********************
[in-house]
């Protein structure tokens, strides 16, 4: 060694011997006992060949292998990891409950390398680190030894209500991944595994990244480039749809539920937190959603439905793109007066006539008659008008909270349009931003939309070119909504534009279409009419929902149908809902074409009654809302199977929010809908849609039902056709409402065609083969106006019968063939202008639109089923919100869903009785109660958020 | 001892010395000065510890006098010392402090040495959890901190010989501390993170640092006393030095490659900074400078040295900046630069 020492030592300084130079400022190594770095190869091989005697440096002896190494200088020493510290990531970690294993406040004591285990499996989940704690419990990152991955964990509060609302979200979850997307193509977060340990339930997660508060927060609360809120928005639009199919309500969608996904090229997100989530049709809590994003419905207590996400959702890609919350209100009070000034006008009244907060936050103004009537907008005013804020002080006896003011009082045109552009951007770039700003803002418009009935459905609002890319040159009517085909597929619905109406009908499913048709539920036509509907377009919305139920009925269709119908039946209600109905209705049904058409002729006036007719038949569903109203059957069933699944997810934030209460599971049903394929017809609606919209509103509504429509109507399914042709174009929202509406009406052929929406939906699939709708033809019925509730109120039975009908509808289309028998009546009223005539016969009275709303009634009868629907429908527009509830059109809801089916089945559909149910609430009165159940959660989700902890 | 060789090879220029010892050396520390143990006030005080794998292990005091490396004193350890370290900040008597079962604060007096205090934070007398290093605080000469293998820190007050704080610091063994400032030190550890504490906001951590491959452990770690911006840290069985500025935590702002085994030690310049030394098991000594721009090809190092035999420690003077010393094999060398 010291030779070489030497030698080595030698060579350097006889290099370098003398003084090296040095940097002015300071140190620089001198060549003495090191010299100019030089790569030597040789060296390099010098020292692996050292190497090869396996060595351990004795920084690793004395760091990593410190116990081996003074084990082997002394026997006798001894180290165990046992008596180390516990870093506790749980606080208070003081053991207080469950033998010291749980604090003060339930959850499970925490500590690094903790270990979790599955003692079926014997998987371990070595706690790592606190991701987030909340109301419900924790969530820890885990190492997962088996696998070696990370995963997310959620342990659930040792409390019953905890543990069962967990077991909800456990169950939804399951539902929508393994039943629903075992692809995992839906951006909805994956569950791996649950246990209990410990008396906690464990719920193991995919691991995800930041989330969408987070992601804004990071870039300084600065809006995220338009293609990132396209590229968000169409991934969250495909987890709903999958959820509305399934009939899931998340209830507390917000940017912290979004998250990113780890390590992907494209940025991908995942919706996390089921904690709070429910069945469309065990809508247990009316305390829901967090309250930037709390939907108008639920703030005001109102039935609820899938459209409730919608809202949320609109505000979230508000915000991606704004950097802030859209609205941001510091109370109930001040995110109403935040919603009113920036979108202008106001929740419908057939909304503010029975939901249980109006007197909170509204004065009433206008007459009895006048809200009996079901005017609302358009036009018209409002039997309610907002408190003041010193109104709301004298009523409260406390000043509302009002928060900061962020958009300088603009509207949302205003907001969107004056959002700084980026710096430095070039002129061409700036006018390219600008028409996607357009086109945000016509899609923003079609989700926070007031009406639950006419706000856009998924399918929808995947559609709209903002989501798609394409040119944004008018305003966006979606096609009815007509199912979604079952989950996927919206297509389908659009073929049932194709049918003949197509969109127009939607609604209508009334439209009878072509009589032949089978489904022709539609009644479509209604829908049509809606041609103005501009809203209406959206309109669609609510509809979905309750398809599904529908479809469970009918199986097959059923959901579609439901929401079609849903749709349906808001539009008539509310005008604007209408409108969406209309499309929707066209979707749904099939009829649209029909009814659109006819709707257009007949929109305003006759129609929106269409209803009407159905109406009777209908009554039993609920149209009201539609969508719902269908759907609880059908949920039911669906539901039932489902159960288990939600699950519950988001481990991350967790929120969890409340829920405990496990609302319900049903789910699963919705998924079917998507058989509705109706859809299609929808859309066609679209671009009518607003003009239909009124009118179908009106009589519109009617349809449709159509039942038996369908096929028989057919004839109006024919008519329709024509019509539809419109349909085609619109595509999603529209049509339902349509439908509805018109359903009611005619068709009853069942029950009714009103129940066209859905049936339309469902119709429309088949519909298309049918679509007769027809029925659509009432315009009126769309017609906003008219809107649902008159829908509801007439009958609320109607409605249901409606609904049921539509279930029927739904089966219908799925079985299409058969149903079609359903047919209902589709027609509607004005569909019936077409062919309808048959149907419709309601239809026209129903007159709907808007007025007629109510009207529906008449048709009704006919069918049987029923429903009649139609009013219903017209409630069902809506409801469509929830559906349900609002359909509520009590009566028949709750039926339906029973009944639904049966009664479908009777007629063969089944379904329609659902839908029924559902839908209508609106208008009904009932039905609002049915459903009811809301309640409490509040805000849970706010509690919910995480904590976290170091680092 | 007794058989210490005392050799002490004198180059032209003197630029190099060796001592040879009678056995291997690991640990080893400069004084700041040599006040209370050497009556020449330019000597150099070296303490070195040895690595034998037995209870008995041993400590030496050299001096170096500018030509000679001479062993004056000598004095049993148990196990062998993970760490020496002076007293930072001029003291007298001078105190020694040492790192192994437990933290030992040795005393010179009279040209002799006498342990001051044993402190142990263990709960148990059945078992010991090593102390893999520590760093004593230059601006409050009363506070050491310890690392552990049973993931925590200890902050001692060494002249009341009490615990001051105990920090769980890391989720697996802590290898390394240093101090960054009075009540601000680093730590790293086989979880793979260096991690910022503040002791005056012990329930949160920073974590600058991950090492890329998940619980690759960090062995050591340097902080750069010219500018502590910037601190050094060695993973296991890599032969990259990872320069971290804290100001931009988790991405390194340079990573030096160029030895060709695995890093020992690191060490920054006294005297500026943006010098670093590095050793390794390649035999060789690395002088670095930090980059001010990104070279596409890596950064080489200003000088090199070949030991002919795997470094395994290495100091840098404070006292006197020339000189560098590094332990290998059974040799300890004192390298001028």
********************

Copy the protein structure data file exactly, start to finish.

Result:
[in-house]
């Protein structure tokens, strides 16, 4: 060694011997006992060949292998990891409950390398680190030894209500991944595994990244480039749809539920937190959603439905793109007066006539008659008008909270349009931003939309070119909504534009279409009419929902149908809902074409009654809302199977929010809908849609039902056709409402065609083969106006019968063939202008639109089923919100869903009785109660958020 | 001892010395000065510890006098010392402090040495959890901190010989501390993170640092006393030095490659900074400078040295900046630069 020492030592300084130079400022190594770095190869091989005697440096002896190494200088020493510290990531970690294993406040004591285990499996989940704690419990990152991955964990509060609302979200979850997307193509977060340990339930997660508060927060609360809120928005639009199919309500969608996904090229997100989530049709809590994003419905207590996400959702890609919350209100009070000034006008009244907060936050103004009537907008005013804020002080006896003011009082045109552009951007770039700003803002418009009935459905609002890319040159009517085909597929619905109406009908499913048709539920036509509907377009919305139920009925269709119908039946209600109905209705049904058409002729006036007719038949569903109203059957069933699944997810934030209460599971049903394929017809609606919209509103509504429509109507399914042709174009929202509406009406052929929406939906699939709708033809019925509730109120039975009908509808289309028998009546009223005539016969009275709303009634009868629907429908527009509830059109809801089916089945559909149910609430009165159940959660989700902890 | 060789090879220029010892050396520390143990006030005080794998292990005091490396004193350890370290900040008597079962604060007096205090934070007398290093605080000469293998820190007050704080610091063994400032030190550890504490906001951590491959452990770690911006840290069985500025935590702002085994030690310049030394098991000594721009090809190092035999420690003077010393094999060398 010291030779070489030497030698080595030698060579350097006889290099370098003398003084090296040095940097002015300071140190620089001198060549003495090191010299100019030089790569030597040789060296390099010098020292692996050292190497090869396996060595351990004795920084690793004395760091990593410190116990081996003074084990082997002394026997006798001894180290165990046992008596180390516990870093506790749980606080208070003081053991207080469950033998010291749980604090003060339930959850499970925490500590690094903790270990979790599955003692079926014997998987371990070595706690790592606190991701987030909340109301419900924790969530820890885990190492997962088996696998070696990370995963997310959620342990659930040792409390019953905890543990069962967990077991909800456990169950939804399951539902929508393994039943629903075992692809995992839906951006909805994956569950791996649950246990209990410990008396906690464990719920193991995919691991995800930041989330969408987070992601804004990071870039300084600065809006995220338009293609990132396209590229968000169409991934969250495909987890709903999958959820509305399934009939899931998340209830507390917000940017912290979004998250990113780890390590992907494209940025991908995942919706996390089921904690709070429910069945469309065990809508247990009316305390829901967090309250930037709390939907108008639920703030005001109102039935609820899938459209409730919608809202949320609109505000979230508000915000991606704004950097802030859209609205941001510091109370109930001040995110109403935040919603009113920036979108202008106001929740419908057939909304503010029975939901249980109006007197909170509204004065009433206008007459009895006048809200009996079901005017609302358009036009018209409002039997309610907002408190003041010193109104709301004298009523409260406390000043509302009002928060900061962020958009300088603009509207949302205003907001969107004056959002700084980026710096430095070039002129061409700036006018390219600008028409996607357009086109945000016509899609923003079609989700926070007031009406639950006419706000856009998924399918929808995947559609709209903002989501798609394409040119944004008018305003966006979606096609009815007509199912979604079952989950996927919206297509389908659009073929049932194709049918003949197509969109127009939607609604209508009334439209009878072509009589032949089978489904022709539609009644479509209604829908049509809606041609103005501009809203209406959206309109669609609510509809979905309750398809599904529908479809469970009918199986097959059923959901579609439901929401079609849903749709349906808001539009008539509310005008604007209408409108969406209309499309929707066209979707749904099939009829649209029909009814659109006819709707257009007949929109305003006759129609929106269409209803009407159905109406009777209908009554039993609920149209009201539609969508719902269908759907609880059908949920039911669906539901039932489902159960288990939600699950519950988001481990991350967790929120969890409340829920405990496990609302319900049903789910699963919705998924079917998507058989509705109706859809299609929808859309066609679209671009009518607003003009239909009124009118179908009106009589519109009617349809449709159509039942038996369908096929028989057919004839109006024919008519329709024509019509539809419109349909085609619109595509999603529209049509339902349509439908509805018109359903009611005619068709009853069942029950009714009103129940066209859905049936339309469902119709429309088949519909298309049918679509007769027809029925659509009432315009009126769309017609906003008219809107649902008159829908509801007439009958609320109607409605249901409606609904049921539509279930029927739904089966219908799925079985299409058969149903079609359903047919209902589709027609509607004005569909019936077409062919309808048959149907419709309601239809026209129903007159709907808007007025007629109510009207529906008449048709009704006919069918049987029923429903009649139609009013219903017209409630069902809506409801469509929830559906349900609002359909509520009590009566028949709750039926339906029973009944639904049966009664479908009777007629063969089944379904329609659902839908029924559902839908209508609106208008009904009932039905609002049915459903009811809301309640409490509040805000849970706010509690919910995480904590976290170091680092 | 007794058989210490005392050799002490004198180059032209003197630029190099060796001592040879009678056995291997690991640990080893400069004084700041040599006040209370050497009556020449330019000597150099070296303490070195040895690595034998037995209870008995041993400590030496050299001096170096500018030509000679001479062993004056000598004095049993148990196990062998993970760490020496002076007293930072001029003291007298001078105190020694040492790192192994437990933290030992040795005393010179009279040209002799006498342990001051044993402190142990263990709960148990059945078992010991090593102390893999520590760093004593230059601006409050009363506070050491310890690392552990049973993931925590200890902050001692060494002249009341009490615990001051105990920090769980890391989720697996802590290898390394240093101090960054009075009540601000680093730590790293086989979880793979260096991690910022503040002791005056012990329930949160920073974590600058991950090492890329998940619980690759960090062995050591340097902080750069010219500018502590910037601190050094060695993973296991890599032969990259990872320069971290804290100001931009988790991405390194340079990573030096160029030895060709695995890093020992690191060490920054006294005297500026943006010098670093590095050793390794390649035999060789690395002088670095930090980059001010990104070279596409890596950064080489200003000088090199070949030991002919795997470094395994290495100091840098404070006292006197020339000189560098590094332990290998059974040799300890004192390298001028």